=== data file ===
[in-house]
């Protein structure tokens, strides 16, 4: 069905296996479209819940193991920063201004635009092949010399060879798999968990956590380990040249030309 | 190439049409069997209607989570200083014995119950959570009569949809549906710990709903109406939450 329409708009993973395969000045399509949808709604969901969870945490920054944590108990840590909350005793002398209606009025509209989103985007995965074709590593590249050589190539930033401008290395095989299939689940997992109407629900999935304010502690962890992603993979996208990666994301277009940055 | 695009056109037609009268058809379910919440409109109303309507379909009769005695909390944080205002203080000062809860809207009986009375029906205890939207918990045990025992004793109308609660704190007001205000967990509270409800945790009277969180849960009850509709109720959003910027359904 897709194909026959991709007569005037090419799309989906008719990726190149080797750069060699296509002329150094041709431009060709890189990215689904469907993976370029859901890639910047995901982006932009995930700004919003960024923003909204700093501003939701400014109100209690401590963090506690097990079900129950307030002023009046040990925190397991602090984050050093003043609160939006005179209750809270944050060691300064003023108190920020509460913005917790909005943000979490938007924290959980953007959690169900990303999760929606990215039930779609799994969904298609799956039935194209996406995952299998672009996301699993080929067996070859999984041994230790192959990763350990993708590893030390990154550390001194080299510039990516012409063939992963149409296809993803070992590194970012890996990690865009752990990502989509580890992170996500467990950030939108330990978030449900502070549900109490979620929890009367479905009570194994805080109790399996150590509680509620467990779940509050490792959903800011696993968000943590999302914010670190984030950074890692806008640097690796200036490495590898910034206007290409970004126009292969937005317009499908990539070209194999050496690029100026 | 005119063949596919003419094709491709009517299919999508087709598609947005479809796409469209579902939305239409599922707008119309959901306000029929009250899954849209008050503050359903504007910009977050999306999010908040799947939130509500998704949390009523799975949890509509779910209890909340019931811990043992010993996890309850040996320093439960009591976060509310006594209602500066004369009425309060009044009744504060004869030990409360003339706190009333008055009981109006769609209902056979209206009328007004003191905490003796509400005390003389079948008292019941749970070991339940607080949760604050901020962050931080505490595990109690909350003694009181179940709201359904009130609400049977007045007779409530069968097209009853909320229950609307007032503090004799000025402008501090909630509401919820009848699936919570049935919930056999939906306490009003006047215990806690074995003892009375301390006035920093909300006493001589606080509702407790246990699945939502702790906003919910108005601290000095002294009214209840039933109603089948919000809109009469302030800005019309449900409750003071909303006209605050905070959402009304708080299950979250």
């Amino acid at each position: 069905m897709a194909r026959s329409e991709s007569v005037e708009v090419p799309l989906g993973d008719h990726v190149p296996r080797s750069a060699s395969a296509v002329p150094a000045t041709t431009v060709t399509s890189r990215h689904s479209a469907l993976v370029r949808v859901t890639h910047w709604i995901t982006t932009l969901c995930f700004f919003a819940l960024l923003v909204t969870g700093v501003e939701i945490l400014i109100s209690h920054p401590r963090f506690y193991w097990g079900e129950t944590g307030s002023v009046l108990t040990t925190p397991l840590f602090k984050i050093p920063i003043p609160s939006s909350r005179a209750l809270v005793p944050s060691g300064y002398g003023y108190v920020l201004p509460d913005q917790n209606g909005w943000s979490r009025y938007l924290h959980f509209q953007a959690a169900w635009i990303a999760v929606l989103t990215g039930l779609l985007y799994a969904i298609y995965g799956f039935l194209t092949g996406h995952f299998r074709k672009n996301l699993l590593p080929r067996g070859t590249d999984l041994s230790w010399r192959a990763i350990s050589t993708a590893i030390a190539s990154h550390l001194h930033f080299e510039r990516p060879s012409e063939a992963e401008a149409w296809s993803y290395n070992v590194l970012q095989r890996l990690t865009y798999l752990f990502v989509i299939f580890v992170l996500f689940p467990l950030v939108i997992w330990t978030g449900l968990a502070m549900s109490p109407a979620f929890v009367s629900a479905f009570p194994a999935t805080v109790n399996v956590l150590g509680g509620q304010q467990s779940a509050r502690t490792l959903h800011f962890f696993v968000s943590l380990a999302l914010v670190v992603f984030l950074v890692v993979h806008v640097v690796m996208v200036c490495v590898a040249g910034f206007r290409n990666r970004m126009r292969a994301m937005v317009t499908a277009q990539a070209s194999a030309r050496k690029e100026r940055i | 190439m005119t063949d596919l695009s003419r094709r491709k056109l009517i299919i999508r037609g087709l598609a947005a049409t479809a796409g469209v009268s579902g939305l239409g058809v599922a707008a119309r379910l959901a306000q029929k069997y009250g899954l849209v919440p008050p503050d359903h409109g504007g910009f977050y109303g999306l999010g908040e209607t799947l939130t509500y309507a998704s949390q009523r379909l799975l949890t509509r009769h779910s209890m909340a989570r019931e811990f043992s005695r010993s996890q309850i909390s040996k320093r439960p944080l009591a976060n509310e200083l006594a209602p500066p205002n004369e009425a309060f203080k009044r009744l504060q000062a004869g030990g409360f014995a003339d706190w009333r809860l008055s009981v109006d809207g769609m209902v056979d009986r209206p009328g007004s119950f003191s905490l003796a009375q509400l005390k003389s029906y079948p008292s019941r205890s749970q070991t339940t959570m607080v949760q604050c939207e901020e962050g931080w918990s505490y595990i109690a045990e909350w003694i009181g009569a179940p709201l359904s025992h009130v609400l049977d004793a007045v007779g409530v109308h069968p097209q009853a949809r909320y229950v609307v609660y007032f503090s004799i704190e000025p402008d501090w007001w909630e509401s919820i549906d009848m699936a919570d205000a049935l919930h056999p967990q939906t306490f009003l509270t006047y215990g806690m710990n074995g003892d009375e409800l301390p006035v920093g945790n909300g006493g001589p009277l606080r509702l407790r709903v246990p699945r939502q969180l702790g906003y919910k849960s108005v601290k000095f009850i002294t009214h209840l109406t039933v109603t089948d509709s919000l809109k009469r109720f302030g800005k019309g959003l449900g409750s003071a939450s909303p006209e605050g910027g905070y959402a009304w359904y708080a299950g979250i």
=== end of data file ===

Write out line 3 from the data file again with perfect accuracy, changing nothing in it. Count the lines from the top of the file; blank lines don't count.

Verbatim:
């Amino acid at each position: 069905m897709a194909r026959s329409e991709s007569v005037e708009v090419p799309l989906g993973d008719h990726v190149p296996r080797s750069a060699s395969a296509v002329p150094a000045t041709t431009v060709t399509s890189r990215h689904s479209a469907l993976v370029r949808v859901t890639h910047w709604i995901t982006t932009l969901c995930f700004f919003a819940l960024l923003v909204t969870g700093v501003e939701i945490l400014i109100s209690h920054p401590r963090f506690y193991w097990g079900e129950t944590g307030s002023v009046l108990t040990t925190p397991l840590f602090k984050i050093p920063i003043p609160s939006s909350r005179a209750l809270v005793p944050s060691g300064y002398g003023y108190v920020l201004p509460d913005q917790n209606g909005w943000s979490r009025y938007l924290h959980f509209q953007a959690a169900w635009i990303a999760v929606l989103t990215g039930l779609l985007y799994a969904i298609y995965g799956f039935l194209t092949g996406h995952f299998r074709k672009n996301l699993l590593p080929r067996g070859t590249d999984l041994s230790w010399r192959a990763i350990s050589t993708a590893i030390a190539s990154h550390l001194h930033f080299e510039r990516p060879s012409e063939a992963e401008a149409w296809s993803y290395n070992v590194l970012q095989r890996l990690t865009y798999l752990f990502v989509i299939f580890v992170l996500f689940p467990l950030v939108i997992w330990t978030g449900l968990a502070m549900s109490p109407a979620f929890v009367s629900a479905f009570p194994a999935t805080v109790n399996v956590l150590g509680g509620q304010q467990s779940a509050r502690t490792l959903h800011f962890f696993v968000s943590l380990a999302l914010v670190v992603f984030l950074v890692v993979h806008v640097v690796m996208v200036c490495v590898a040249g910034f206007r290409n990666r970004m126009r292969a994301m937005v317009t499908a277009q990539a070209s194999a030309r050496k690029e100026r940055i | 190439m005119t063949d596919l695009s003419r094709r491709k056109l009517i299919i999508r037609g087709l598609a947005a049409t479809a796409g469209v009268s579902g939305l239409g058809v599922a707008a119309r379910l959901a306000q029929k069997y009250g899954l849209v919440p008050p503050d359903h409109g504007g910009f977050y109303g999306l999010g908040e209607t799947l939130t509500y309507a998704s949390q009523r379909l799975l949890t509509r009769h779910s209890m909340a989570r019931e811990f043992s005695r010993s996890q309850i909390s040996k320093r439960p944080l009591a976060n509310e200083l006594a209602p500066p205002n004369e009425a309060f203080k009044r009744l504060q000062a004869g030990g409360f014995a003339d706190w009333r809860l008055s009981v109006d809207g769609m209902v056979d009986r209206p009328g007004s119950f003191s905490l003796a009375q509400l005390k003389s029906y079948p008292s019941r205890s749970q070991t339940t959570m607080v949760q604050c939207e901020e962050g931080w918990s505490y595990i109690a045990e909350w003694i009181g009569a179940p709201l359904s025992h009130v609400l049977d004793a007045v007779g409530v109308h069968p097209q009853a949809r909320y229950v609307v609660y007032f503090s004799i704190e000025p402008d501090w007001w909630e509401s919820i549906d009848m699936a919570d205000a049935l919930h056999p967990q939906t306490f009003l509270t006047y215990g806690m710990n074995g003892d009375e409800l301390p006035v920093g945790n909300g006493g001589p009277l606080r509702l407790r709903v246990p699945r939502q969180l702790g906003y919910k849960s108005v601290k000095f009850i002294t009214h209840l109406t039933v109603t089948d509709s919000l809109k009469r109720f302030g800005k019309g959003l449900g409750s003071a939450s909303p006209e605050g910027g905070y959402a009304w359904y708080a299950g979250i």